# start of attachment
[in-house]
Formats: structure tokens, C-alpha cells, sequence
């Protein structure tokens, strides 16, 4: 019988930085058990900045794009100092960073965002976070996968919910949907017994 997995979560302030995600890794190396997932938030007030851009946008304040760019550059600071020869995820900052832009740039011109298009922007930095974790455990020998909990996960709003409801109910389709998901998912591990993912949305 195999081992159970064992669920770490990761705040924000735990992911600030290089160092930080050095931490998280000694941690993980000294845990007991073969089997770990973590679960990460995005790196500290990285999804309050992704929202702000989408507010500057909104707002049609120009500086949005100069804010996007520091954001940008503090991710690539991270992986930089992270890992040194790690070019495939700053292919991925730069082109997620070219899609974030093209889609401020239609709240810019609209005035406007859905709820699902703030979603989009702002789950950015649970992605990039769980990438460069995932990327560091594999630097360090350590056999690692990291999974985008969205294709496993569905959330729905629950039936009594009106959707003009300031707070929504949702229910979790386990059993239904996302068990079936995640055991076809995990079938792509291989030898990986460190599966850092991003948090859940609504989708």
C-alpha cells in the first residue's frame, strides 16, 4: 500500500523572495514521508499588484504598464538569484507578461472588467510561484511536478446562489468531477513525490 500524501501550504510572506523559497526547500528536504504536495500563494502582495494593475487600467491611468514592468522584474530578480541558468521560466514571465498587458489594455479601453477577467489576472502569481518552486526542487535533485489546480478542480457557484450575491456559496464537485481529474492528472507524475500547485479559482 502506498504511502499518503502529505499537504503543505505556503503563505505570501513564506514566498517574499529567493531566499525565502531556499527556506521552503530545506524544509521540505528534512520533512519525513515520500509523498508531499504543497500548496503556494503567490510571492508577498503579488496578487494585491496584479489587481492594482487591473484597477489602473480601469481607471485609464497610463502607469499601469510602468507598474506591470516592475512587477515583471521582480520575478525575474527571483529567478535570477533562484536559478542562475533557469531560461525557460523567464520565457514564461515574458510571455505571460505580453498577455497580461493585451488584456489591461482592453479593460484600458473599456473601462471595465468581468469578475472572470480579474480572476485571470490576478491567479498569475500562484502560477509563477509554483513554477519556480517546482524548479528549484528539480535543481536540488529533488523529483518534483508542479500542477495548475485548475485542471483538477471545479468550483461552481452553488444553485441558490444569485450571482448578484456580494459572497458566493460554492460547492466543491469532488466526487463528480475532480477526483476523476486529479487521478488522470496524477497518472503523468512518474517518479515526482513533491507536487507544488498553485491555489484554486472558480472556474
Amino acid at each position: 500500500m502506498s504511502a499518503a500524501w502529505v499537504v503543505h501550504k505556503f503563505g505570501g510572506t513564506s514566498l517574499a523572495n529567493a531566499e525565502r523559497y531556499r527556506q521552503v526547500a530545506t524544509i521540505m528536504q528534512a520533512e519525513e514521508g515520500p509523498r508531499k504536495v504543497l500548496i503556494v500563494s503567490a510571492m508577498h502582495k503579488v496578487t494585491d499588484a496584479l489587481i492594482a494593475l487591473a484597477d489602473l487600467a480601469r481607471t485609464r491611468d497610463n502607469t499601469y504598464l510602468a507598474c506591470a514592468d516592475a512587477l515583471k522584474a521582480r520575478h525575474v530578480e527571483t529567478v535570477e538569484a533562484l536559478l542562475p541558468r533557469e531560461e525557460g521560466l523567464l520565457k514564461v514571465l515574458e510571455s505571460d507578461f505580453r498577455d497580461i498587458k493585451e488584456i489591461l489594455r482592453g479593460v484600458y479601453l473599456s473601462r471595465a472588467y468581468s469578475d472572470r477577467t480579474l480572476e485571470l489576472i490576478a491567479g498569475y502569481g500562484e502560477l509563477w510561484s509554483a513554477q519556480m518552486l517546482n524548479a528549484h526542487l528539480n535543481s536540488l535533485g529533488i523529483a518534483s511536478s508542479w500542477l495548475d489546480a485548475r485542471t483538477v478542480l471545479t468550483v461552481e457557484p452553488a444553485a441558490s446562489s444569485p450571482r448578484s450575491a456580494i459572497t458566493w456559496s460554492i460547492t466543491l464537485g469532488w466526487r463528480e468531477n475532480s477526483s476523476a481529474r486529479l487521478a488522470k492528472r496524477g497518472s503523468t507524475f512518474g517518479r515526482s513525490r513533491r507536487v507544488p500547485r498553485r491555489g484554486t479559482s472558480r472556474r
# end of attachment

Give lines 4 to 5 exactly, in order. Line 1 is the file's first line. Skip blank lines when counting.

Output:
C-alpha cells in the first residue's frame, strides 16, 4: 500500500523572495514521508499588484504598464538569484507578461472588467510561484511536478446562489468531477513525490 500524501501550504510572506523559497526547500528536504504536495500563494502582495494593475487600467491611468514592468522584474530578480541558468521560466514571465498587458489594455479601453477577467489576472502569481518552486526542487535533485489546480478542480457557484450575491456559496464537485481529474492528472507524475500547485479559482 502506498504511502499518503502529505499537504503543505505556503503563505505570501513564506514566498517574499529567493531566499525565502531556499527556506521552503530545506524544509521540505528534512520533512519525513515520500509523498508531499504543497500548496503556494503567490510571492508577498503579488496578487494585491496584479489587481492594482487591473484597477489602473480601469481607471485609464497610463502607469499601469510602468507598474506591470516592475512587477515583471521582480520575478525575474527571483529567478535570477533562484536559478542562475533557469531560461525557460523567464520565457514564461515574458510571455505571460505580453498577455497580461493585451488584456489591461482592453479593460484600458473599456473601462471595465468581468469578475472572470480579474480572476485571470490576478491567479498569475500562484502560477509563477509554483513554477519556480517546482524548479528549484528539480535543481536540488529533488523529483518534483508542479500542477495548475485548475485542471483538477471545479468550483461552481452553488444553485441558490444569485450571482448578484456580494459572497458566493460554492460547492466543491469532488466526487463528480475532480477526483476523476486529479487521478488522470496524477497518472503523468512518474517518479515526482513533491507536487507544488498553485491555489484554486472558480472556474
Amino acid at each position: 500500500m502506498s504511502a499518503a500524501w502529505v499537504v503543505h501550504k505556503f503563505g505570501g510572506t513564506s514566498l517574499a523572495n529567493a531566499e525565502r523559497y531556499r527556506q521552503v526547500a530545506t524544509i521540505m528536504q528534512a520533512e519525513e514521508g515520500p509523498r508531499k504536495v504543497l500548496i503556494v500563494s503567490a510571492m508577498h502582495k503579488v496578487t494585491d499588484a496584479l489587481i492594482a494593475l487591473a484597477d489602473l487600467a480601469r481607471t485609464r491611468d497610463n502607469t499601469y504598464l510602468a507598474c506591470a514592468d516592475a512587477l515583471k522584474a521582480r520575478h525575474v530578480e527571483t529567478v535570477e538569484a533562484l536559478l542562475p541558468r533557469e531560461e525557460g521560466l523567464l520565457k514564461v514571465l515574458e510571455s505571460d507578461f505580453r498577455d497580461i498587458k493585451e488584456i489591461l489594455r482592453g479593460v484600458y479601453l473599456s473601462r471595465a472588467y468581468s469578475d472572470r477577467t480579474l480572476e485571470l489576472i490576478a491567479g498569475y502569481g500562484e502560477l509563477w510561484s509554483a513554477q519556480m518552486l517546482n524548479a528549484h526542487l528539480n535543481s536540488l535533485g529533488i523529483a518534483s511536478s508542479w500542477l495548475d489546480a485548475r485542471t483538477v478542480l471545479t468550483v461552481e457557484p452553488a444553485a441558490s446562489s444569485p450571482r448578484s450575491a456580494i459572497t458566493w456559496s460554492i460547492t466543491l464537485g469532488w466526487r463528480e468531477n475532480s477526483s476523476a481529474r486529479l487521478a488522470k492528472r496524477g497518472s503523468t507524475f512518474g517518479r515526482s513525490r513533491r507536487v507544488p500547485r498553485r491555489g484554486t479559482s472558480r472556474r